Being an entrepreneur involves thinking on your feet. A lot. But that’s not necessarily a skill professors teach you in business school. Thinking on your feet means more than simply coming up with quick responses to unexpected questions. Real presence is about listening—to others and also to yourself—and finding the best way to turn those impulses into useful action.
But you can’t get better at something without practicing, and it turns out that people have been working on how to think faster and better on your feet for a while now—through the rules and techniques of improv.
Taking an improv class is a great way to hone your “thinking on your feet” skills, but it’s about much more than just that. The lessons you learn about listening, about collaboration, and about creativity will last you a lifetime.
Here are some principles of improv that can help you to become a more successful entrepreneur.
1. Learn to Say “Yes and…”
The first rule of improv is to never negate what your partner says. Only affirm it and offer something more on top of the initial idea. Why is this such an important rule for improv? There are several reasons. For one, since everything is on the fly, it’s not like you can say, “We’re on the moon” and then a perfectly-constructed lunar landscape suddenly flies in from the ceiling. Instead, your words construct the reality, and it’s really confusing for the audience when one person wants to be on the moon and another person wants to be in the Old West. As a collaborator in constructing the reality, you might counter with, “Yes we’re on the moon, AND we’re all alone on this space station.” This is doubly true for the performers, who need to be able to follow what’s going on and also find a way to move the action forward.
The other side of the equation is what constant no’s do to collaboration. Think about trying to work with someone who constantly contradicts you, or who is always focused on why an idea can’t happen. The truth is that too many no’s simple stifle creativity and begin to feel oppressive. After a while, you feel like nothing you come up with will be good enough, so you start to keep all your ideas to yourself.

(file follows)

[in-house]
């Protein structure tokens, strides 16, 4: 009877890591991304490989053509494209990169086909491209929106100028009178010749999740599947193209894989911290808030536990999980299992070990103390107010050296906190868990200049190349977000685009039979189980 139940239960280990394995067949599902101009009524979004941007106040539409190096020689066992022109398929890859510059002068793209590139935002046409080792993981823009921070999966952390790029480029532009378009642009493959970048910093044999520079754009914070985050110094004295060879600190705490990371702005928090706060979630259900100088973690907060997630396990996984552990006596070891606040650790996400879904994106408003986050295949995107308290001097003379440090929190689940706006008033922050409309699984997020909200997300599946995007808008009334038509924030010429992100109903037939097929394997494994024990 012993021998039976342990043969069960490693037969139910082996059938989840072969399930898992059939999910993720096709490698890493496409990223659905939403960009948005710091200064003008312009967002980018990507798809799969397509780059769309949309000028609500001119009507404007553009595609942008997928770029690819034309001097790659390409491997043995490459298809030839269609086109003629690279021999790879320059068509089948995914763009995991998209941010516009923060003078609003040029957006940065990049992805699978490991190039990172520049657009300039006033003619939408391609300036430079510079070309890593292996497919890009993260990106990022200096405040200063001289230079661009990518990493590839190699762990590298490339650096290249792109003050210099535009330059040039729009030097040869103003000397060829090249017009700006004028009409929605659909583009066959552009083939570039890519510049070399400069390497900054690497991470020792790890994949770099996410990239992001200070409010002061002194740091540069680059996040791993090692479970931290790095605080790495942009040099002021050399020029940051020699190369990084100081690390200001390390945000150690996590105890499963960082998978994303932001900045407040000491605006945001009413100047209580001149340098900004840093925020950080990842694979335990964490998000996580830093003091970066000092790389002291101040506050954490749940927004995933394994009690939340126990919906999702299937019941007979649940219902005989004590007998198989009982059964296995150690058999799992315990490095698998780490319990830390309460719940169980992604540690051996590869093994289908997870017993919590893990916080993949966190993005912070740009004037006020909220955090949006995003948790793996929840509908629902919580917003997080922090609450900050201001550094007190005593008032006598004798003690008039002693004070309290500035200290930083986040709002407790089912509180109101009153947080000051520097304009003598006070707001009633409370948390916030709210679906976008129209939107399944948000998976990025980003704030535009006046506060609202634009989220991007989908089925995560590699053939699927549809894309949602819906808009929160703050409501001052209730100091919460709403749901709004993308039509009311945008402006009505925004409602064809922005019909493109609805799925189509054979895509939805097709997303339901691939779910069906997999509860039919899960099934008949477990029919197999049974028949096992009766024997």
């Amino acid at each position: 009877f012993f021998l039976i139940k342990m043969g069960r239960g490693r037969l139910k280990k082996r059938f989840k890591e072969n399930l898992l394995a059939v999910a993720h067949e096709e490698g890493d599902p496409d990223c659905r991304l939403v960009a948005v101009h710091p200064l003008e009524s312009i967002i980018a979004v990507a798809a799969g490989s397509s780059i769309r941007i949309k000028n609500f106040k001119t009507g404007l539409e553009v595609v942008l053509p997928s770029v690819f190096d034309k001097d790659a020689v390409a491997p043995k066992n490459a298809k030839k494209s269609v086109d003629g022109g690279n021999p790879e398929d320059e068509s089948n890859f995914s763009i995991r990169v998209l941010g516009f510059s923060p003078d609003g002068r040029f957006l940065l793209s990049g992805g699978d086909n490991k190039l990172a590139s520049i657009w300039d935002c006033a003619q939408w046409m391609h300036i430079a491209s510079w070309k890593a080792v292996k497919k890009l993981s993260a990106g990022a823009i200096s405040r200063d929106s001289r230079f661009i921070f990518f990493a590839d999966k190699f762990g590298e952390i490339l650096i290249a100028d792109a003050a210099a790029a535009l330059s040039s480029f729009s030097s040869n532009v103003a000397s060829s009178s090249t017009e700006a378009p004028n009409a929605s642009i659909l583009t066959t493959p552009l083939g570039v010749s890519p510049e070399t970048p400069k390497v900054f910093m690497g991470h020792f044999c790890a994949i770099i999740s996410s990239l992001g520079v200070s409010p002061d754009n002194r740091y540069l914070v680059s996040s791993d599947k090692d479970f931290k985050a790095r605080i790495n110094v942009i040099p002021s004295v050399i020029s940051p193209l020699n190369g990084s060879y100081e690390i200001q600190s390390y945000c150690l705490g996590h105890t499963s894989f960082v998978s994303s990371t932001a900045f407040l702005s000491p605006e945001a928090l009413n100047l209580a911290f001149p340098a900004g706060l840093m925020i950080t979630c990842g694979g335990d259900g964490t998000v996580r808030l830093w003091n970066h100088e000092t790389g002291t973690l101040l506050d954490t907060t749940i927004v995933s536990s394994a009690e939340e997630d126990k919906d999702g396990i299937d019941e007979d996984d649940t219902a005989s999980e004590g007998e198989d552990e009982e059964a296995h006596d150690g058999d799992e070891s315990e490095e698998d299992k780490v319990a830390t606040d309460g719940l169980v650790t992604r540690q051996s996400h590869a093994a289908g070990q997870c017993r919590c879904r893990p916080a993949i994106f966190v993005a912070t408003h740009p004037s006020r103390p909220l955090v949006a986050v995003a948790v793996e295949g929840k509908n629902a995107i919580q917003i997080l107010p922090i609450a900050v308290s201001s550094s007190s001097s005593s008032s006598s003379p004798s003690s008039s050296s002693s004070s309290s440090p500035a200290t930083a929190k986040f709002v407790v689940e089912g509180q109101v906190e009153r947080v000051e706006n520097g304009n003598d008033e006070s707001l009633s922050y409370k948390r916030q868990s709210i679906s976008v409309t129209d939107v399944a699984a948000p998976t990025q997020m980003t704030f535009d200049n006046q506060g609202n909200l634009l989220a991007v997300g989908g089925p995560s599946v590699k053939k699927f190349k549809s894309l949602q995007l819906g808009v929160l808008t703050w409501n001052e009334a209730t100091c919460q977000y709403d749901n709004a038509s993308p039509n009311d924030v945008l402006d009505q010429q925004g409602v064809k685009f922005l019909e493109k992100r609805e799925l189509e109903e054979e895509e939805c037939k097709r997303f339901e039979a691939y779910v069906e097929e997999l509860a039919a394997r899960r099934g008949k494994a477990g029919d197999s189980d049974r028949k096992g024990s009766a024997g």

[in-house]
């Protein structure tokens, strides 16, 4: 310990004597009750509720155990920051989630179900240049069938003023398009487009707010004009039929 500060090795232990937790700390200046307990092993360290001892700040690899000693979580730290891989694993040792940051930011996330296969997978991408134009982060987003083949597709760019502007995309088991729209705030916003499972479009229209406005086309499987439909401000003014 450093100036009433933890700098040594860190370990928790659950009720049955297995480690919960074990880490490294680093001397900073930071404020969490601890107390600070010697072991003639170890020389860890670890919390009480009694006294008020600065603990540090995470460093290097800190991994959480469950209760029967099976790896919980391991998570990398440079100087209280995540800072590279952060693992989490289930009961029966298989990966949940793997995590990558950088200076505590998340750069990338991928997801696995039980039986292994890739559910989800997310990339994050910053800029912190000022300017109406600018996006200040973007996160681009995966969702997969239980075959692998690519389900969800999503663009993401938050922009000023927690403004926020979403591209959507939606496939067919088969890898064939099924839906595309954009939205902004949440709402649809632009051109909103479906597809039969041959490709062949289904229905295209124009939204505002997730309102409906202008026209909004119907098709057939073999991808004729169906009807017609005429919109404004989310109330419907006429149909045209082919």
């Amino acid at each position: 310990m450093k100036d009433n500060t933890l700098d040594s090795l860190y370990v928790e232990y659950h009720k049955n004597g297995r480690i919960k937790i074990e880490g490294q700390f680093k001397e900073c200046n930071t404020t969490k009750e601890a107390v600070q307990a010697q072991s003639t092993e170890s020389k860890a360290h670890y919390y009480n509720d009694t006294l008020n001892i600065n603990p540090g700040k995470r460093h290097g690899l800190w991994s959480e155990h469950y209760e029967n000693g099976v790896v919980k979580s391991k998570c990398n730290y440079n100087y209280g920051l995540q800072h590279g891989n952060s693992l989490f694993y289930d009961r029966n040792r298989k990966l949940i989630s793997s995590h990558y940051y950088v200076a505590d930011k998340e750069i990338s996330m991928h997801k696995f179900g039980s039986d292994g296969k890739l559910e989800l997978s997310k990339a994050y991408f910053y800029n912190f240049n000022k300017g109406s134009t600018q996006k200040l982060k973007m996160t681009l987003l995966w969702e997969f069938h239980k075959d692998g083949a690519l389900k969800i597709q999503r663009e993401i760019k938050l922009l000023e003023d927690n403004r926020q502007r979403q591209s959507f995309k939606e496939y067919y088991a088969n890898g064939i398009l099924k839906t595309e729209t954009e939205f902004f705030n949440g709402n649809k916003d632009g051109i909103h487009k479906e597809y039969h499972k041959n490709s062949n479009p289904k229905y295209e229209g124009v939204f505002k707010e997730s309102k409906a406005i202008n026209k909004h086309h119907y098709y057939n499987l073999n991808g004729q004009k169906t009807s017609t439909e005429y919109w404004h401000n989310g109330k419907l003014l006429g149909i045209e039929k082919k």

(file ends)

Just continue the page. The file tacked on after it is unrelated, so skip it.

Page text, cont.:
In your small business, it’s important to remember that your words and attitudes shape the environment and work culture around you. Yes, you need to be discerning when it comes to making smart decisions that will move your business in the right direction. AND you can still communicate those decisions in a way that leaves your team feeling empowered, not diminished. See what I did there? The next time you’re thinking of giving a hard “no” or a “but,” think about how you might be able to still say “yes,” even if you need to redirect the idea a little bit. The boost you give your team will be well worth it.
2. Get Rid of Your Inner Critic
The funny thing about improv is that you are often the biggest barrier to your own success. Here’s what I mean. We all have a part of ourselves that listens to what we say and judges it. This inner critic can be a harsh evaluator, and we often don’t have another voice in our head to provide the positive side of things. Like any good censor, what this critic hates the most is any idea that is unconventional, out-of-the-box, or contrarian. Unfortunately, this means people have a tendency to dismiss good ideas as stupid out of fear of how we imagine others will judge them.
Instead, what improv teaches you to do is to look for ways to get rid of your inner critic and start listening to the actual original ideas you have without judgment or fear. And isn’t that what we want for our own small business or startup? The ideas that are off the beaten path are often the ones that will have the greatest impact. The problem is, most people have been conditioned to build up critical habits for years, so even if you know that you are particularly prone to self-censorship, you’re going to need to move through a phase of re-conditioning to improve your business behaviors.
3. Learn to Make My Team Members Look Good
The worst thing you can possibly do in improv is to go for the laugh, which is counterintuitive because we usually associate improv closely with comedy. But in an improv game or scene, it’s misguided to aim purely for comedy because you miss out on all of the elements that make a joke funny: the setup. Instead, what I learned to do is to focus on setting up the other people on stage with me.
Rather than trying to land the perfect punchline (which would also kickstart my internal censor), I tried to put my partners in a place where they couldn’t help but come up with a line that would get a big reaction. For entrepreneurs, this might be the biggest lesson of all: it’s not all about you. You have a team, and you want to put them in a position to succeed. At the end of the day, it doesn’t matter if you came up with all the best ideas, it’s whether or not the plan that your team made together works. If you can set your team up to give you their best work, you’ll make something even greater together.
What You Can Do Right Now
Thinking on your feet is key to being a great entrepreneur, and the lessons from improv can help
These 3 takeaways will get you started.
- Say “yes and” by defaulting to positive, affirming collaboration.
- Don’t censor your ideas.
- Strive to set your team members up for success, and always make them look good.
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